Finding Your Non-Dorm Dwelling: A Student’s Guide to Off-Campus Renting

Ginger Abbot

Dec 27, 2019

Ah, your first apartment. Whether
you’re sharing with fellow students or finally getting your own place off
campus, the first time you rent during college is a momentous occasion — and
good preparation for the future. A smiling landlord hands you the keys, and you
unlock the door to your dream — or so you hope. How can you keep your
first rental from becoming your worst nightmare?

If you’re new to the rental
world, you might face a rude awakening. Have no fear! When searching for your off-campus
student housing, keep these tips in mind so you know what to expect.

1. Chances Are, You Can
Forget the Picket Fence 

If you’ve dreamed of a place
of your own, you might be hoping for the best. Marble countertops and stainless
steel appliances, tile in the living areas and plush carpeting in the bedroom —
you wish you could have it all in your living space, but odds are, you’ll have
to settle for less.

Your first apartment doesn’t
have to be a dive unless you earn close to
minimum wage

and refuse roommates, but it’s not going to be the Ritz, either. To make sure
you’re happy with the space you choose, make a list of must-have apartment features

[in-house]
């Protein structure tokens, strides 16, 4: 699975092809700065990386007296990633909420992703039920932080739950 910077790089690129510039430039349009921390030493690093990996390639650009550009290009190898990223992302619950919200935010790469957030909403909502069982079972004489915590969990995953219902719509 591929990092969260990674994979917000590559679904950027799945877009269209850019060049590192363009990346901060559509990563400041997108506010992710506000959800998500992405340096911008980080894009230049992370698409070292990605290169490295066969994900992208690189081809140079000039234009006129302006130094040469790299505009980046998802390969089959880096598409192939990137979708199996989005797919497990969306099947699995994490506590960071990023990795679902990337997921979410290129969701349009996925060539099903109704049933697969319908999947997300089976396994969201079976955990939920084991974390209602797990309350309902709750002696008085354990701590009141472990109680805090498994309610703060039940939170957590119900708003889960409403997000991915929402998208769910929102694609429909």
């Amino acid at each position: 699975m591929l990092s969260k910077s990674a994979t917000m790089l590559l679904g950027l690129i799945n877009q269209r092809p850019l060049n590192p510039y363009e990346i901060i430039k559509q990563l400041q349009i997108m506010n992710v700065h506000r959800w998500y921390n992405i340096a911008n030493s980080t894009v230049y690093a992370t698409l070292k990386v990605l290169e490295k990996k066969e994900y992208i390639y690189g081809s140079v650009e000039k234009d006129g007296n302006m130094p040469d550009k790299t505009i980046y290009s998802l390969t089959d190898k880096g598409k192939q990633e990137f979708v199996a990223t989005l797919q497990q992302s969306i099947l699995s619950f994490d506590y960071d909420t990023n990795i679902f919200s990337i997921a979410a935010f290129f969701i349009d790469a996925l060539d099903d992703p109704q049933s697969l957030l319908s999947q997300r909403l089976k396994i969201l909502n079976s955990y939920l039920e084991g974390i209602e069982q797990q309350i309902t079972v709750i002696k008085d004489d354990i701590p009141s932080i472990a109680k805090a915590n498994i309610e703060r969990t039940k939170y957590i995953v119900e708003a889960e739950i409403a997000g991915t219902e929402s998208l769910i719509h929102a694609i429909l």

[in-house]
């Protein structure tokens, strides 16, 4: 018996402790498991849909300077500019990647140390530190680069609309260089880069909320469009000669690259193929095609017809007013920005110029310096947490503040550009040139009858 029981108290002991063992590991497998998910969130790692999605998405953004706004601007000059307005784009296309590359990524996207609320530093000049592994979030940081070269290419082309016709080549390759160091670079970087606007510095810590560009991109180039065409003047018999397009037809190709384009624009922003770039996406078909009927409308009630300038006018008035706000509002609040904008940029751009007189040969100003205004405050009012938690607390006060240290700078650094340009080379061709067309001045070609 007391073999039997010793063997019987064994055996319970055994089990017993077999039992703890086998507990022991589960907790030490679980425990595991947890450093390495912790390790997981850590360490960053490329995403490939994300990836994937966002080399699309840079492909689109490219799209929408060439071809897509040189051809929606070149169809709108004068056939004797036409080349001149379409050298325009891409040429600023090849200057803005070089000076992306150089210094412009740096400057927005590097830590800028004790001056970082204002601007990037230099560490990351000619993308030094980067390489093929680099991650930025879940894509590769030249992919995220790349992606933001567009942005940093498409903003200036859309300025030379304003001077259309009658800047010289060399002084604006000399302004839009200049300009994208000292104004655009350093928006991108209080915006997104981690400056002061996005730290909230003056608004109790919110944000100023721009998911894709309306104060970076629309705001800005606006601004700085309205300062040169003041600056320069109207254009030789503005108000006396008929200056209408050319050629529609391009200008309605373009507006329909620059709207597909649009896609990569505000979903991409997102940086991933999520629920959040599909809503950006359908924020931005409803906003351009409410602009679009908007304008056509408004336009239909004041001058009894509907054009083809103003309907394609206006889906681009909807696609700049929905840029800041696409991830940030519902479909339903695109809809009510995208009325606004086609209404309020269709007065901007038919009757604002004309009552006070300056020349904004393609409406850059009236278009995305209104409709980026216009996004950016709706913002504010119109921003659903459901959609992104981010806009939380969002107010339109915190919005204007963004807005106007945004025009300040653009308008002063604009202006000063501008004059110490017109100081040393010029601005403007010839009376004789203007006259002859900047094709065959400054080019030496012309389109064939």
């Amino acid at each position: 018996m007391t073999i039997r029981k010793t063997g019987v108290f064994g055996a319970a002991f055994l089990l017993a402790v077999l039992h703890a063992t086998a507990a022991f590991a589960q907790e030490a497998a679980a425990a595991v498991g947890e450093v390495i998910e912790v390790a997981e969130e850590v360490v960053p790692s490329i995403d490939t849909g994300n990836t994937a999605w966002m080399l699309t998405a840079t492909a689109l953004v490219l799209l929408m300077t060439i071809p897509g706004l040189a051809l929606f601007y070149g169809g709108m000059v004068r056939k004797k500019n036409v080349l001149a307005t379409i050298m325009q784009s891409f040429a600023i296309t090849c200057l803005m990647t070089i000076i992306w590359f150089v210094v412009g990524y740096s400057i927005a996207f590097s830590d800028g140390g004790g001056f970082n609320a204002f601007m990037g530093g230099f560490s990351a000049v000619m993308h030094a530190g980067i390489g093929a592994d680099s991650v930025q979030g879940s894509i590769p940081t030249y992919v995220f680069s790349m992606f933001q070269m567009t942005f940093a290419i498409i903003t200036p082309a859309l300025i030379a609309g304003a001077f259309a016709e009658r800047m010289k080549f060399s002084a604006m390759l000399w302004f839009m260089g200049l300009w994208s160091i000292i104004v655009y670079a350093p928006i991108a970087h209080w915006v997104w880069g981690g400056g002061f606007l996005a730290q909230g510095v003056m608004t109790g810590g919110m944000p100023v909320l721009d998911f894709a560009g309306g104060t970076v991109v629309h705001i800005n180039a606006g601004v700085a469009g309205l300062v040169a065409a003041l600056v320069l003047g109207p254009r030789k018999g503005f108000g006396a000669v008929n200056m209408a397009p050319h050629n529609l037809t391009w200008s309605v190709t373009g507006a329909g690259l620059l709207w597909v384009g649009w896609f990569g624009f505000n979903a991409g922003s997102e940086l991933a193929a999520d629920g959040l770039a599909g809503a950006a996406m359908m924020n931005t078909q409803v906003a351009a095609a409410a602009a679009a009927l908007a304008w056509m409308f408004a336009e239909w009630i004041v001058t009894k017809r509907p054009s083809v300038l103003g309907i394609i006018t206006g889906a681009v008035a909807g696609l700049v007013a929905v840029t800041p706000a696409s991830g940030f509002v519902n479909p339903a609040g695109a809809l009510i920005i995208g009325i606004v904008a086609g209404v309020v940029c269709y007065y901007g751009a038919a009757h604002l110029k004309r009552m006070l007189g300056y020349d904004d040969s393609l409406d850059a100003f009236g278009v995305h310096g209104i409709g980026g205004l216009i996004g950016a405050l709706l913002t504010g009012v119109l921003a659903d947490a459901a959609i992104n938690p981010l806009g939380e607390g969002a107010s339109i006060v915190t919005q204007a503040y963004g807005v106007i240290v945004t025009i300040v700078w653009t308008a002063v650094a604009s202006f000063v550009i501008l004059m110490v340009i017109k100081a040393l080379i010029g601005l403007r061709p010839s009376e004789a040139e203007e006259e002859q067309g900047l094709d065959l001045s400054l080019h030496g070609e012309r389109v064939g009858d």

to inform your search. Maybe you’re willing to live with an electric stove
instead of a gas model, but you need hard floors due to allergies. Decide what
you can compromise in advance.

2. You Need to Read Before
Signing the Dotted Line 

Before you sign any lease,
you need to read it thoroughly. This document is legally binding in court, and
you don’t want to agree to terms you’ll later regret. Ask yourself the
following questions:

  • How much is the monthly
    sounds like a no-brainer — until your landlord informs you they’re raising your
    rate by $50. Find out how much you’ll owe, whether it’s fixed rent and what day
    it is due. If you pay late, what fees will you be charged? 
  • How long is the lease
    long is your rate locked? Does your lease automatically convert to
    month-to-month after the end? Will your landlord expect you to sign a new
    contract each year? 
  • What is the notice
    is unpredictable, and it’s always possible something might come up to change
    your living situation. How much notice do you need to give your landlord before
    moving? If you break your lease early, how much do you have to pay, if
    anything? Will your landlord expect you to help find a new tenant? Find out
    before you sign.

3. Roommates? Check With
Your Landlord

If you find yourself short
one month, you might think, “I’ll rent out my spare bedroom on
Airbnb.” This plan can be a great way to make extra money — or it could
land you out on the street. Some landlords don’t care who resides on the
property as long as the rent gets paid on time. Others reserve the right to
terminate your lease if you sublet or let an unauthorized person move in with

Protect yourself by checking
with your landlord before letting guests linger more than a week or two. And if
you’re moving in with roommates from the get-go, make sure each of you signs